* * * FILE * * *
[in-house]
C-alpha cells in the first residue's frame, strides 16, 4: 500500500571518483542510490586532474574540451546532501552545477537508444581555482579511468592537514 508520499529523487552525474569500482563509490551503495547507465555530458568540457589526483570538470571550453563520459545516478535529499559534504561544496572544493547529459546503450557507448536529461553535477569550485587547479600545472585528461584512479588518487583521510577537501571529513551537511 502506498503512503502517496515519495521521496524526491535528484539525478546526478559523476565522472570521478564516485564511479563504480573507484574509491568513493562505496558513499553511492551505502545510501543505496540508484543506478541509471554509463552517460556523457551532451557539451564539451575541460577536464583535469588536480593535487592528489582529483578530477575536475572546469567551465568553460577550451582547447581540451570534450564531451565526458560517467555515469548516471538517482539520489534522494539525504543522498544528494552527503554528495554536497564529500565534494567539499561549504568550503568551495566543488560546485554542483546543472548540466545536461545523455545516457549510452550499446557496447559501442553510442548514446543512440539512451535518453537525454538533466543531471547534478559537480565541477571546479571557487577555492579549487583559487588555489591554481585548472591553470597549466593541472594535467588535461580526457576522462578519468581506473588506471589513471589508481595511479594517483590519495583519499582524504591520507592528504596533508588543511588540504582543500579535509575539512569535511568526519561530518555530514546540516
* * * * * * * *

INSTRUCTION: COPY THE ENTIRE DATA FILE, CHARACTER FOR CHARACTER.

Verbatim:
[in-house]
C-alpha cells in the first residue's frame, strides 16, 4: 500500500571518483542510490586532474574540451546532501552545477537508444581555482579511468592537514 508520499529523487552525474569500482563509490551503495547507465555530458568540457589526483570538470571550453563520459545516478535529499559534504561544496572544493547529459546503450557507448536529461553535477569550485587547479600545472585528461584512479588518487583521510577537501571529513551537511 502506498503512503502517496515519495521521496524526491535528484539525478546526478559523476565522472570521478564516485564511479563504480573507484574509491568513493562505496558513499553511492551505502545510501543505496540508484543506478541509471554509463552517460556523457551532451557539451564539451575541460577536464583535469588536480593535487592528489582529483578530477575536475572546469567551465568553460577550451582547447581540451570534450564531451565526458560517467555515469548516471538517482539520489534522494539525504543522498544528494552527503554528495554536497564529500565534494567539499561549504568550503568551495566543488560546485554542483546543472548540466545536461545523455545516457549510452550499446557496447559501442553510442548514446543512440539512451535518453537525454538533466543531471547534478559537480565541477571546479571557487577555492579549487583559487588555489591554481585548472591553470597549466593541472594535467588535461580526457576522462578519468581506473588506471589513471589508481595511479594517483590519495583519499582524504591520507592528504596533508588543511588540504582543500579535509575539512569535511568526519561530518555530514546540516